Matthew S. Croughan, PhDIndustry Professor; Founding Professor, Bioprocessing Program
Bioprocessing, Biopharmaceutical Development and Manufacturing
Dr. Croughan earned a B.S. degree from University of California, Berkeley in chemical engineering with High Honors in 1983. He completed his Ph.D. in chemical engineering at the Massachusetts Institute of Technology in 1988. He was subsequently hired by Genentech in South San Francisco as their expert in bioreactor design and scale up. At Genentech, he developed the first licensed, high-density, fed-batch cell culture process. This breakthrough platform technology was first used for Pulmozyme and is now used throughout the biopharmaceutical industry for nearly all antibody products. Dr. Croughan also led the development of a new licensed process for Activase, eliminating all animal-derived raw materials and tripling productivity. Lastly, he served on the design team for Genentech's Vacaville manufacturing facility. In 1993, Dr. Croughan served as the founding Director of Cell Processing and Expansion at Dendreon (formerly Activated Cell Therapy). From 1998 to 2006, Dr. Croughan worked as an independent consultant providing expert guidance on biopharmaceutical process development and manufacturing to more than 50 firms. He also served part-time as the Industrial Liaison Officer for the Biotechnology Process Engineering Center at MIT.
In 2006, Dr. Croughan joined KGI to found and build the Bioprocessing program. From 2006 to 2013, he was the George B. and Joy Rathmann Professor and Director of the Amgen Bioprocessing Center. While at KGI, he still consulted one day per week and maintained very strong connections in industry.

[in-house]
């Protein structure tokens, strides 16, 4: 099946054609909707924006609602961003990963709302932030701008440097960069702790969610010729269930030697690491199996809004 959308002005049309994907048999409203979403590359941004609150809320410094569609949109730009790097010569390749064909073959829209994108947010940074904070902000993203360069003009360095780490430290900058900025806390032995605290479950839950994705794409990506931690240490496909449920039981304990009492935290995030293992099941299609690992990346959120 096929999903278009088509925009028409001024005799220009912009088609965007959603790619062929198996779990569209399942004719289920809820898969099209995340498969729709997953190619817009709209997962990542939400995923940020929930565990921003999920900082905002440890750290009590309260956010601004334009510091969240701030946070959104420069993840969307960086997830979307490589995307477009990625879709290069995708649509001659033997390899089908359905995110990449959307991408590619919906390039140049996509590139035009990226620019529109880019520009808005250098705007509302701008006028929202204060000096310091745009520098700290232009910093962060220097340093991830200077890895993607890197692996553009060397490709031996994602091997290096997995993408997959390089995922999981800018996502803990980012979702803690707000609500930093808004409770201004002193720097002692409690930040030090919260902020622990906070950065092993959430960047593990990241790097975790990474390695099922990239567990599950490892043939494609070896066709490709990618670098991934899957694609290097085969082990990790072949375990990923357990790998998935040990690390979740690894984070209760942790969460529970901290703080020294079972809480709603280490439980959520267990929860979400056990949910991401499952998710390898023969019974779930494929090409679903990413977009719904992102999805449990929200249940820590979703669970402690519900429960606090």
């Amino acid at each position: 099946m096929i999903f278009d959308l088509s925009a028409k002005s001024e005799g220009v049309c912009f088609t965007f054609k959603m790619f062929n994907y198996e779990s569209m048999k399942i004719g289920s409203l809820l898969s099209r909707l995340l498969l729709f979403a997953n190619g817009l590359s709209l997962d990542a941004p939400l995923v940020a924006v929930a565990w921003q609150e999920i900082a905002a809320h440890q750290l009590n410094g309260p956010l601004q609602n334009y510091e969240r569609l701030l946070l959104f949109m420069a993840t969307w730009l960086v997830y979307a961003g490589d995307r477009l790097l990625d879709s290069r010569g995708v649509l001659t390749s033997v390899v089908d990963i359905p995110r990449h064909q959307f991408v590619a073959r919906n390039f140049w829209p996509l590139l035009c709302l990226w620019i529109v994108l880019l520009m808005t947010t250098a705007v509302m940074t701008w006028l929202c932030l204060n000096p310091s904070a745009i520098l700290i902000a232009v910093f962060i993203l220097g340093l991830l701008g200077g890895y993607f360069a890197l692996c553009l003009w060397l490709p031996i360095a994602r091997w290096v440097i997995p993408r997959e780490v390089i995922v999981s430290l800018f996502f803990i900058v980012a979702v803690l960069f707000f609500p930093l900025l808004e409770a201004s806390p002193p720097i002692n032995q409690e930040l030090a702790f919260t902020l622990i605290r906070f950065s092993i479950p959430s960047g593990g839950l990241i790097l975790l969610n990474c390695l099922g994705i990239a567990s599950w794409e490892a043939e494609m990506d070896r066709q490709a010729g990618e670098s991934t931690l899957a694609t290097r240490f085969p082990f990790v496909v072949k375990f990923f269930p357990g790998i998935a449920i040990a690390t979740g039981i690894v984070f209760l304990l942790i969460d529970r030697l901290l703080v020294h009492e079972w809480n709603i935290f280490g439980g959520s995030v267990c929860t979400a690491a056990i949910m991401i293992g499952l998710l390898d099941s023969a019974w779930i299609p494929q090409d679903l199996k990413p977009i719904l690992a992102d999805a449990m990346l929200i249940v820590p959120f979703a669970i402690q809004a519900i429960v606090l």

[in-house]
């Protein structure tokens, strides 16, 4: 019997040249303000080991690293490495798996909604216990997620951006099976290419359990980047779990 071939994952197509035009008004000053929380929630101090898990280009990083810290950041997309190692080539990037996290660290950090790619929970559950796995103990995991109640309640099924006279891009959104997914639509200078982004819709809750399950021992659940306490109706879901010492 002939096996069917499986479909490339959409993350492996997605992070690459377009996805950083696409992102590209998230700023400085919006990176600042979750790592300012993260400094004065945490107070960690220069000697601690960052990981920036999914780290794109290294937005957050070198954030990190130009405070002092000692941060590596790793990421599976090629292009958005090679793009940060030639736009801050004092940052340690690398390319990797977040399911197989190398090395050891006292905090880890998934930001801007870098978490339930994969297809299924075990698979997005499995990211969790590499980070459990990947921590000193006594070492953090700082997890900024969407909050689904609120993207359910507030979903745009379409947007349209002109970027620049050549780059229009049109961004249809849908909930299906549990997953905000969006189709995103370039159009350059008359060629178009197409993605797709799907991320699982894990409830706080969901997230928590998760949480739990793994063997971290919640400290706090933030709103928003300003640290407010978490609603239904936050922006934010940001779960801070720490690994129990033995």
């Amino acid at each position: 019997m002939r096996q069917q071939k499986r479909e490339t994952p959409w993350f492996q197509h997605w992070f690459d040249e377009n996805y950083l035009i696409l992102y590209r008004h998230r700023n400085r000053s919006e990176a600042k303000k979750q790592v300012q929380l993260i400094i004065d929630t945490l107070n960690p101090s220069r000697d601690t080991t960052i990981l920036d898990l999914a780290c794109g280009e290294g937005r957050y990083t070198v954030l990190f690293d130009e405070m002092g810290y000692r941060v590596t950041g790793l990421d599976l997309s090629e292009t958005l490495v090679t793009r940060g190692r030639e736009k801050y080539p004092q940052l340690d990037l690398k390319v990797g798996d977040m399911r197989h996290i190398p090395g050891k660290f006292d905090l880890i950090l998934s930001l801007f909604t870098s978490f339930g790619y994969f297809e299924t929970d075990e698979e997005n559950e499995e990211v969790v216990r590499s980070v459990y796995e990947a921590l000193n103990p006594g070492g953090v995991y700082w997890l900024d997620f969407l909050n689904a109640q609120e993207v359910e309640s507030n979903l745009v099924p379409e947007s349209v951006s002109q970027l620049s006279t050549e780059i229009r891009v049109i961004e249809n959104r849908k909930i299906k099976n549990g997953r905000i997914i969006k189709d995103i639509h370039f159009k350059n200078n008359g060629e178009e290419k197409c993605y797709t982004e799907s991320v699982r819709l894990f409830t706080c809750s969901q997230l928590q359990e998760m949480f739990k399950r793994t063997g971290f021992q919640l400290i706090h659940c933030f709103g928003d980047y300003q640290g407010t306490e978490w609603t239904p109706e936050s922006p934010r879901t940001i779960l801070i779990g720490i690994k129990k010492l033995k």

In August 2013, Dr. Croughan joined Sapphire Energy, Inc. as their Chief Technology Officer. He leads the R & D effort, with a staff of ~90 scientist and engineers, to invent, develop, and commercialize methods to economically produce renewable crude oil and animal feed from algae. He maintains a part time role at KGI as Industry Professor. He is a Fellow of the American Institute of Medical and Biological Engineers (top 2% of field).
Croughan MS, Hamel JF, Wang DIC. "Hydrodynamic Effects on Animal-Cells Grown in Microcarrier Cultures". Biotechnology and Bioengineering 1987;29(1):130-141
Croughan MS, Hamel JFP, Wang DIC. "Effects of Microcarrier Concentration in Animal-Cell Culture". Biotechnology and Bioengineering 1988;32(8):975-982
Croughan MS, Wang DIC. "Growth and Death in Overagitated Microcarrier Cell-Cultures". Biotechnology and Bioengineering 1989;33(6):731-744
Croughan MS, Sayre ES, Wang DIC. "Viscous Reduction of Turbulent Damage in Animal-Cell Culture". Biotechnology and Bioengineering 1989;33(7):862-872
Croughan MS, Wang DIC. "Reversible Removal and Hydrodynamic Phenomena in Cho Microcarrier Cultures". Biotechnology and Bioengineering 1990;36(3):316-319
Croughan MS, Chiou T, Wang DIC. "Immobilized Animal Cell Bioreactors". In: Asenjo JA, Merchuk JC, editors. Bioreactor System Design. 1 ed. New York: Marcel Dekker; 1995. p. 377-412
Croughan MS, Hu WS. "From microcarriers to hydrodynamics: Introducing engineering science into animal cell culture". Biotechnology and Bioengineering 2006;95(2):220-5
Warner CM and Croughan MS, Accelerated Manufacturing of Large-Scale, Full-length, Human-like Glycosylated Antibodies for Biodefense, J. Bioterr. Biodef., 2012, 3:3, 1-7
Delfosse S, Sathavipat M, Hsu N, Croughan MS, and LaFond, M, Trends Regarding Viral Barrier Implementation in Animal Cell Culture Processes,, Pharm. Bioprocess., 2013, 1(4), 351-360